Are BiPAP Machines Safe for Asthma Treatment?

If you have a severe asthma attack that requires you to be hospitalized, doctors in the Intensive Care Unit (ICU) may use a machine to help you breathe. For some people, that may be a BiPAP machine.

What is a BiPAP machine?

BiPAP stands for short for bilevel positive airway pressure. It is a form of mechanical ventilation that uses air pressure to push air into your lungs. You wear a mask or nasal plugs that are connected to the machine. A BiPAP machine delivers higher pressure air when you breathe in (inhale) and lower pressure air when you breathe out (exhale).1

You may use a BiPAP machine at home for sleep apnea. With sleep apnea, breathing is interrupted for short periods while a person sleeps. These periods last for at least 10 seconds. BiPAP machines may also be used to treat other conditions, such as:1

When is BiPAP used for asthma treatment?

Asthma affects about 5.5 million children and 19.2 million adults in the United States. Severe asthma attacks cause about 1.6 million emergency department visits each year.2

For severe acute asthma or asthma that does not respond to usual medicines, treatment includes additional medicines and mechanical ventilation to support your breathing.3

Doctors use mechanical ventilation for several reasons, including when people have:4

  • Pronounced increase in difficulty breathing
  • A buildup of carbon dioxide in your blood (hypercapnia)
  • Below-normal level of oxygen in your blood (hypoxemia)

There are 2 types of mechanical ventilation:3,5

  • Invasive ventilation – When a tube is inserted into your throat to serve as an artificial airway. It is linked with a longer ICU stay and higher rates of pneumonia and death in the hospital.
  • Noninvasive ventilation – This method avoids having a tube inserted into your throat. BiPAP is the most common noninvasive ventilation. BiPAP machines reduce how hard your breathing muscles need to work. This increases oxygen levels and relieves breathing distress.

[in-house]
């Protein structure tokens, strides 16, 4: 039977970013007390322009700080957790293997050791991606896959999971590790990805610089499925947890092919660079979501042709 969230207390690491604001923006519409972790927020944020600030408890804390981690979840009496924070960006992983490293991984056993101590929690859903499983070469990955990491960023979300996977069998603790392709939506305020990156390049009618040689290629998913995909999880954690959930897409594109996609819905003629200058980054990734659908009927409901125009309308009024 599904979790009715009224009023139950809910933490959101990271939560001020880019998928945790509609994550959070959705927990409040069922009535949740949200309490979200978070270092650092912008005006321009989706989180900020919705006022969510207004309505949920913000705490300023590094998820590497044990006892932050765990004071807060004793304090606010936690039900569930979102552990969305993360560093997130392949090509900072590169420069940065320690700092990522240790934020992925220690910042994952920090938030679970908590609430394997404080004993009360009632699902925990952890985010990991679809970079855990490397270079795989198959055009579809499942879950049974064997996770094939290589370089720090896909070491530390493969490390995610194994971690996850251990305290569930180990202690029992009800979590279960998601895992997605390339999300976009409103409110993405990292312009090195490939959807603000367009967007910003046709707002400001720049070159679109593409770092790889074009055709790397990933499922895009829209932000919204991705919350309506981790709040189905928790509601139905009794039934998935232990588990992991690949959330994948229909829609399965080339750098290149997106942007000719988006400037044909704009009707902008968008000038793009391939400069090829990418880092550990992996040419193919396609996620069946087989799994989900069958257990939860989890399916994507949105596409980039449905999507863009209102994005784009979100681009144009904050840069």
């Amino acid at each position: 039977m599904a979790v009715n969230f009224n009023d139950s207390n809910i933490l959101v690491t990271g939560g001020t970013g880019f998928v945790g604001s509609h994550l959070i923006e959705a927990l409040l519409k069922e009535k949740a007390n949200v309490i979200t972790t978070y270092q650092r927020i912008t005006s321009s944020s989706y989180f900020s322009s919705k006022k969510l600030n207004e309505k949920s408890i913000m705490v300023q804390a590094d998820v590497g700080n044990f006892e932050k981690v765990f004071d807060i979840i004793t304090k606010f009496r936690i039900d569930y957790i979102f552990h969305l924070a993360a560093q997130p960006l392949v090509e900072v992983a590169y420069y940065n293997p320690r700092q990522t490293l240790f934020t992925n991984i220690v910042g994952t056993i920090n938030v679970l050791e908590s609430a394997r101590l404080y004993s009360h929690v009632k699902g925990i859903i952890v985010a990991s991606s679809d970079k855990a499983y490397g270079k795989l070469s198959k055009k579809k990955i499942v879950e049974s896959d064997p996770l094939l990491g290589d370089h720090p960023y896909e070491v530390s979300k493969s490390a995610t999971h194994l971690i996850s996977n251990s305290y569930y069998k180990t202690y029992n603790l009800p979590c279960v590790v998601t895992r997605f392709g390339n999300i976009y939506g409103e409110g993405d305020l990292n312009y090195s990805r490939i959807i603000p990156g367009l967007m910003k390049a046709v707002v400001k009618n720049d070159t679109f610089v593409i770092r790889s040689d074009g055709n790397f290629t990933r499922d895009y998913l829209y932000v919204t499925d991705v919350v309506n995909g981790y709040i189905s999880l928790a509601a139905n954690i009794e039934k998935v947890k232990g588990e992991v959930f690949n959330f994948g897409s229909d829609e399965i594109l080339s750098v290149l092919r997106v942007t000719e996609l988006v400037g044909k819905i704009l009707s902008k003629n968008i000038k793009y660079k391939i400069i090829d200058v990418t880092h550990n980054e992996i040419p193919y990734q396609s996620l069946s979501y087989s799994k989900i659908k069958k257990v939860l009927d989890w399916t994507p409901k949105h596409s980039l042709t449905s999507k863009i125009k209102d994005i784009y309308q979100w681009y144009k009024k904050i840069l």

Who does it help?

Studies show that noninvasive ventilation, like BiPAP, helps both adults and children with severe asthma attacks.

One 2020 study found that adults with acute asthma in the ICU who received noninvasive ventilation before invasive ventilation fared better while in the hospital.6

Another 2020 study found that BiPAP improved the breathing rate and oxygen levels in children with severe asthma attacks. Their carbon dioxide levels decreased, while their heart rate did not increase. This suggests that BiPAP may help children who need help with breathing but are uncomfortable with a breathing tube.1,4

Noninvasive ventilation, including BiPAP, is not recommended for people with:1,4,8

  • Reduced or loss of consciousness
  • Problems swallowing
  • Loss of gag reflex
  • Respiratory arrest (when you stop breathing
  • Cardiac arrest (when your heart stops pumping blood)

What are the risks of using BiPAP?

BiPAP has a lower risk of serious complications, such as infections, than invasive ventilator support. However, BiPAP risks include:1

  • Skin damage from the mask
  • Mild stomach bloating
  • Dry mouth
  • Lower air pressure than intended because of leaks from the mask
  • Eye irritation
  • Sinus pain or congestion

Eating or drinking while using BiPAP may cause you to inhale food or liquid into your lungs.1

It is important to note that some people using BiPAP may have to switch to invasive ventilation while in the hospital. However, data does not clearly show whether noninvasive ventilation reduces either the need for invasive ventilation or rates of death in the hospital.10

Is BiPAP recommended for people with asthma?

Over the past 20 years, noninvasive ventilation, including BiPAP, has been used more and more for acute asthma attacks. However, there have not been many large randomized controlled clinical trials to study this method. These types of trials are considered the gold standard for medical research.11

Many doctors and researchers have different opinions on using BiPAP for acute asthma attacks:3,12,13

  • The European Respiratory Society/American Thoracic Society does not recommend for or against the use of noninvasive ventilation in acute asthma
  • The National Asthma Education and Prevention Program considers the use of BiPAP for asthma to be experimental
  • The 2020 Global Initiative for Asthma recommends close monitoring of people using noninvasive ventilation for acute asthma attacks

More high-quality research is needed to examine the effects of BiPAP in acute asthma attacks. If you have questions about how BiPAP may impact your asthma care, talk to your doctor.

Have you used a BiPaP during emergency asthma care? Share your experience in the comments below.

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